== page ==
Recommended by Charles Mudede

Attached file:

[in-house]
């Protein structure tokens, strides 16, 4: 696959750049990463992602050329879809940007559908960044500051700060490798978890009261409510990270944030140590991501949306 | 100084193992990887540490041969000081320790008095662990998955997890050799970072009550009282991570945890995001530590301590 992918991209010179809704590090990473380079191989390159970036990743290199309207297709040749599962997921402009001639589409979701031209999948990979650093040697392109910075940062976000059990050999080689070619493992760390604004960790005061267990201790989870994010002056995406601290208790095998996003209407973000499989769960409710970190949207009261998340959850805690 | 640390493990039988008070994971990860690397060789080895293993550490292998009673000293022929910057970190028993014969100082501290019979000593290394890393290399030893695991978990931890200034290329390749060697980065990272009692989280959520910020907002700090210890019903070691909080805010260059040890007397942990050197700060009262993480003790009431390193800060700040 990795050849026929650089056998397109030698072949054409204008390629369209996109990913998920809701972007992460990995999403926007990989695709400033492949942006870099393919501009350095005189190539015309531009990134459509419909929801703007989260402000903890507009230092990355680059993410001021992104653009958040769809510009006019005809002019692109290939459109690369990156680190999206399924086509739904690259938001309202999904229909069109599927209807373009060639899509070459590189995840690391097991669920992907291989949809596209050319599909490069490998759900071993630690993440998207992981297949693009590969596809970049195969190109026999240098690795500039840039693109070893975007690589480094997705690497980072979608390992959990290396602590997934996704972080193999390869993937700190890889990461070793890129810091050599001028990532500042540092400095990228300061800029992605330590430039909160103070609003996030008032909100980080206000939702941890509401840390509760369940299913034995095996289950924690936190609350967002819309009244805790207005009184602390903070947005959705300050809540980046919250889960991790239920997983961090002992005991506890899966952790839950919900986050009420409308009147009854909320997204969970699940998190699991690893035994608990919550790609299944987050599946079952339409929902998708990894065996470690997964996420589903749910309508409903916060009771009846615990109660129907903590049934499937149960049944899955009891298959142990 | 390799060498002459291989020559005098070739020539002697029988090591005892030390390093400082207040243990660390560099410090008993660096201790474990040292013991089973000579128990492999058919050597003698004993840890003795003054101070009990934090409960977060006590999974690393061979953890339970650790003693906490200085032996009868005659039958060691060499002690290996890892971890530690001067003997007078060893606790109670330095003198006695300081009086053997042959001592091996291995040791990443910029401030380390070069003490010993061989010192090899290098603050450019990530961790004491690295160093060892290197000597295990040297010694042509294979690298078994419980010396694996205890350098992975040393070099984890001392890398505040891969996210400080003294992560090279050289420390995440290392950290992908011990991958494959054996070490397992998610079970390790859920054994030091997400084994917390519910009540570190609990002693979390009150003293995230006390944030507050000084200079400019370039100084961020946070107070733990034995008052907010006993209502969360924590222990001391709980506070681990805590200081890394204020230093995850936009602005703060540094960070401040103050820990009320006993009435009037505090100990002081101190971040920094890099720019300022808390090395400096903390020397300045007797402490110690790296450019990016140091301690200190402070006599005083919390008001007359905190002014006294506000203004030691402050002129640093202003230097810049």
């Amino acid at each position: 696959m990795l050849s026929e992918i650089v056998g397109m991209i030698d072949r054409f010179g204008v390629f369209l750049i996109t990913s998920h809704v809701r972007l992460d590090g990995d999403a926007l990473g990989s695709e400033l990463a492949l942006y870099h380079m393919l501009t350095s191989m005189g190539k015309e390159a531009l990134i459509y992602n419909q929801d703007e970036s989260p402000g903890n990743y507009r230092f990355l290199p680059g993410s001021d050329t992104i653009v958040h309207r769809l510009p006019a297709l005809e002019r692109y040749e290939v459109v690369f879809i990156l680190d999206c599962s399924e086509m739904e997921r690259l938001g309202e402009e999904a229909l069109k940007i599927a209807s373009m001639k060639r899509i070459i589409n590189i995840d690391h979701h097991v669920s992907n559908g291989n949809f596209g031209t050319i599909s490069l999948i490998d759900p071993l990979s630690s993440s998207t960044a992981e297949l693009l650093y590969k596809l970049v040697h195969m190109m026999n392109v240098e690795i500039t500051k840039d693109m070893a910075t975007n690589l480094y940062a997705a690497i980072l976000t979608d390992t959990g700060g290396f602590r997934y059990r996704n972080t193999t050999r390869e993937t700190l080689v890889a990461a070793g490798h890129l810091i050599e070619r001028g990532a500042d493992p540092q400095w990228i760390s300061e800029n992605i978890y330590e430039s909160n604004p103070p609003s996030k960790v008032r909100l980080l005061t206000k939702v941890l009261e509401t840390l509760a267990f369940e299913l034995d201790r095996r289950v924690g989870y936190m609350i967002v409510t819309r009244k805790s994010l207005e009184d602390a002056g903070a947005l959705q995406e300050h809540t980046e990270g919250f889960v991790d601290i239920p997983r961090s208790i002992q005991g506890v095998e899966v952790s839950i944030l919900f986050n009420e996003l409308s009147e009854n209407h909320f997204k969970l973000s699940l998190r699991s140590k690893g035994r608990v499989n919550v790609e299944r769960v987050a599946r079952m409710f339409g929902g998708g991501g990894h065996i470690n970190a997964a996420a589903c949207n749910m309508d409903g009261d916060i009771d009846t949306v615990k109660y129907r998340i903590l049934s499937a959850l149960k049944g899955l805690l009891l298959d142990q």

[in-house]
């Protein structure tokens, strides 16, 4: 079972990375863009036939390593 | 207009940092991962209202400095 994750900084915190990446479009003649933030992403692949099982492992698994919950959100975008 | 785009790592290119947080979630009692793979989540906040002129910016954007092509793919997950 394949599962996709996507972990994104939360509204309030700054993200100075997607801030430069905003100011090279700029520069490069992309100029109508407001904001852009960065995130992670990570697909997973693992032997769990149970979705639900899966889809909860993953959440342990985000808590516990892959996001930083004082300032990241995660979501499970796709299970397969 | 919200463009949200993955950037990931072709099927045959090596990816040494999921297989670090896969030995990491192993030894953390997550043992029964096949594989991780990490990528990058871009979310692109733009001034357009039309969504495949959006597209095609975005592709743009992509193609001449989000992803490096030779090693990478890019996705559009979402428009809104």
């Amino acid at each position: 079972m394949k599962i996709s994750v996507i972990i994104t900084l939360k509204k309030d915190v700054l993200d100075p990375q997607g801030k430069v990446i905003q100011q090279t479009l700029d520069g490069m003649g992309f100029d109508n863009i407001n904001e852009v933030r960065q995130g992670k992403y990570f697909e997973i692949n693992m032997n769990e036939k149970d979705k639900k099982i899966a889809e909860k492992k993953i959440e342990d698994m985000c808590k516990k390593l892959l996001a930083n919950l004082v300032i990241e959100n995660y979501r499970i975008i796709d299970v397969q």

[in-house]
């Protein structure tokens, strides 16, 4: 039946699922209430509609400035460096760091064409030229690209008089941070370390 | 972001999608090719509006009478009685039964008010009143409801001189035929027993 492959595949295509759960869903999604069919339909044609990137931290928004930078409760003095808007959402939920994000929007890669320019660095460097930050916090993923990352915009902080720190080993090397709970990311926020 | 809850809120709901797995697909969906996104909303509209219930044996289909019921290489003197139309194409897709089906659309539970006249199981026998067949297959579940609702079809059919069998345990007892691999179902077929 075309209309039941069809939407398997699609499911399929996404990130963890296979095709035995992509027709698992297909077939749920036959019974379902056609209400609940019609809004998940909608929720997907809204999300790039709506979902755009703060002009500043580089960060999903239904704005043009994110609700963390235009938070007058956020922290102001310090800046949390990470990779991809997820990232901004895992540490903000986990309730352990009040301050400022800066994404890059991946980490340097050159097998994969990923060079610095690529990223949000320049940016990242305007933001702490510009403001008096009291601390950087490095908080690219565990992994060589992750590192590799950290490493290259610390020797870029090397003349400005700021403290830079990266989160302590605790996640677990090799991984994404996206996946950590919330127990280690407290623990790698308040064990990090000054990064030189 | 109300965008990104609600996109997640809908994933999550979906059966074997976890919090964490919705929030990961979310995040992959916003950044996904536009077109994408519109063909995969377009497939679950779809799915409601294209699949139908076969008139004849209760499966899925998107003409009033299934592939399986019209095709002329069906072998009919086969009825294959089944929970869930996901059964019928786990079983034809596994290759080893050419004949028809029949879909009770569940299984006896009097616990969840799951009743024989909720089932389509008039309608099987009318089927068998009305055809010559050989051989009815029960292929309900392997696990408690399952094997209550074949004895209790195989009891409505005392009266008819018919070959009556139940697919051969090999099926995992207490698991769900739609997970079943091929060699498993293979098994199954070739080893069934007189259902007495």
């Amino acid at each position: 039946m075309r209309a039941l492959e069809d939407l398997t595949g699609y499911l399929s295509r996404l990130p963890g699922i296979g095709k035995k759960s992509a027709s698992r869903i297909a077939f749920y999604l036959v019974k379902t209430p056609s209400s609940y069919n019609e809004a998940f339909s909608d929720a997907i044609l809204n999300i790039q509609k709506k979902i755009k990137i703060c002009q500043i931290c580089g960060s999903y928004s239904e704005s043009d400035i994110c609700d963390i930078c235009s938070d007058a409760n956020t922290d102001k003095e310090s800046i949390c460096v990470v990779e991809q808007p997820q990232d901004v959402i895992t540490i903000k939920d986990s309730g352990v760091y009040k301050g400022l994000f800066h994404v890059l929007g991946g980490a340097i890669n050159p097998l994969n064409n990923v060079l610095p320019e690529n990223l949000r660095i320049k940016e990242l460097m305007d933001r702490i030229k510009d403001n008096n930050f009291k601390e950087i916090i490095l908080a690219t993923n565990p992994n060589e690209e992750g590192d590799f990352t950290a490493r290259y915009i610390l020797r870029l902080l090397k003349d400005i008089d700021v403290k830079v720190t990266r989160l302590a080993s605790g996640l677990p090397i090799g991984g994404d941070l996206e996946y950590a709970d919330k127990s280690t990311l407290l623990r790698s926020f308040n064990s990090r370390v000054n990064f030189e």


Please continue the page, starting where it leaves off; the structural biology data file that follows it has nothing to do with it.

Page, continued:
The richest tradition in Russian literature does not begin with Leo Tolstoy but with Nikolai Gogol. In the first half of the 19th century, Gogol formed the foundation of a tradition that includes Fyodor Dostoyevsky, Yury Olesha, Vladimir Nabokov, Sasha Sokolov, and Tatyana Tolstaya with only three major works: a novel (Dead Souls), a novella (The Overcoat), and a play (The Government Inspector). The first work is one of the greatest things ever written in the universe that is known. The second is a masterpiece of Russian literature, and the third is just plain fun. The play involves a young man who is mistaken for a secret inspector by the corrupt officials of a small town. These officials do everything they can to please the young man. Wives and daughters are offered to him, and he accepts all of these gifts. Like Dead Souls and Overcoat, the humor in The Government Inspector is not bright or totally dark. It’s a humor that’s mezhdu sokakoi i volkom—between the dog and the wolf. This is the time of day when the shepherd can’t tell who is the friend and who is the enemy of his flock. This is the twilight time.